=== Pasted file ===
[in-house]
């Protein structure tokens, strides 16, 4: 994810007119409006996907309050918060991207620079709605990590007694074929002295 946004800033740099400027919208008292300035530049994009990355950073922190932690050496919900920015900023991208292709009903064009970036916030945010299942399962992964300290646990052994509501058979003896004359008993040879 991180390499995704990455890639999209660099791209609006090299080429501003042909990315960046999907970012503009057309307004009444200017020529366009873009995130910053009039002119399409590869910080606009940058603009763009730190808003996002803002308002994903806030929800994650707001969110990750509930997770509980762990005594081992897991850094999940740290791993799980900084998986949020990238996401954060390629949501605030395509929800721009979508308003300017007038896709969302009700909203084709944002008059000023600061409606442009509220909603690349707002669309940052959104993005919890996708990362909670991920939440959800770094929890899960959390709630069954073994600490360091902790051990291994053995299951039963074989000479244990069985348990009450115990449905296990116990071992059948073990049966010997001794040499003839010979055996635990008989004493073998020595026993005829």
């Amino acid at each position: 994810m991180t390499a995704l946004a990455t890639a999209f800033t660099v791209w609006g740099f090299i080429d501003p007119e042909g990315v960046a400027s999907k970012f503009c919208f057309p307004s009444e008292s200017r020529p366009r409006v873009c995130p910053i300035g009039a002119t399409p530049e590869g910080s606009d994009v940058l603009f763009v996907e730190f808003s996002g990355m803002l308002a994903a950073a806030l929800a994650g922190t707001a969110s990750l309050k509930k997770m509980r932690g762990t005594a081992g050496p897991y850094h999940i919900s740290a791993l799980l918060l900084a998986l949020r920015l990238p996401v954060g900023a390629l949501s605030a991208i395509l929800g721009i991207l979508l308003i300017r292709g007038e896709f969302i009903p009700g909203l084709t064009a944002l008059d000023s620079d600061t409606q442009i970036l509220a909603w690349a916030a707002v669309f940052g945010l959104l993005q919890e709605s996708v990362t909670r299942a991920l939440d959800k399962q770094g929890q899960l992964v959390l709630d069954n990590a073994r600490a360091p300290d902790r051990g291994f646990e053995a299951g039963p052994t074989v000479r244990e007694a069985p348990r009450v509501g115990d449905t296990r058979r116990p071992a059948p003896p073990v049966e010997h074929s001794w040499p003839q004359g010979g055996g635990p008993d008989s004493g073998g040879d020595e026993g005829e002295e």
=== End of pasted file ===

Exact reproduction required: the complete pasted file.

[in-house]
């Protein structure tokens, strides 16, 4: 994810007119409006996907309050918060991207620079709605990590007694074929002295 946004800033740099400027919208008292300035530049994009990355950073922190932690050496919900920015900023991208292709009903064009970036916030945010299942399962992964300290646990052994509501058979003896004359008993040879 991180390499995704990455890639999209660099791209609006090299080429501003042909990315960046999907970012503009057309307004009444200017020529366009873009995130910053009039002119399409590869910080606009940058603009763009730190808003996002803002308002994903806030929800994650707001969110990750509930997770509980762990005594081992897991850094999940740290791993799980900084998986949020990238996401954060390629949501605030395509929800721009979508308003300017007038896709969302009700909203084709944002008059000023600061409606442009509220909603690349707002669309940052959104993005919890996708990362909670991920939440959800770094929890899960959390709630069954073994600490360091902790051990291994053995299951039963074989000479244990069985348990009450115990449905296990116990071992059948073990049966010997001794040499003839010979055996635990008989004493073998020595026993005829």
């Amino acid at each position: 994810m991180t390499a995704l946004a990455t890639a999209f800033t660099v791209w609006g740099f090299i080429d501003p007119e042909g990315v960046a400027s999907k970012f503009c919208f057309p307004s009444e008292s200017r020529p366009r409006v873009c995130p910053i300035g009039a002119t399409p530049e590869g910080s606009d994009v940058l603009f763009v996907e730190f808003s996002g990355m803002l308002a994903a950073a806030l929800a994650g922190t707001a969110s990750l309050k509930k997770m509980r932690g762990t005594a081992g050496p897991y850094h999940i919900s740290a791993l799980l918060l900084a998986l949020r920015l990238p996401v954060g900023a390629l949501s605030a991208i395509l929800g721009i991207l979508l308003i300017r292709g007038e896709f969302i009903p009700g909203l084709t064009a944002l008059d000023s620079d600061t409606q442009i970036l509220a909603w690349a916030a707002v669309f940052g945010l959104l993005q919890e709605s996708v990362t909670r299942a991920l939440d959800k399962q770094g929890q899960l992964v959390l709630d069954n990590a073994r600490a360091p300290d902790r051990g291994f646990e053995a299951g039963p052994t074989v000479r244990e007694a069985p348990r009450v509501g115990d449905t296990r058979r116990p071992a059948p003896p073990v049966e010997h074929s001794w040499p003839q004359g010979g055996g635990p008993d008989s004493g073998g040879d020595e026993g005829e002295e």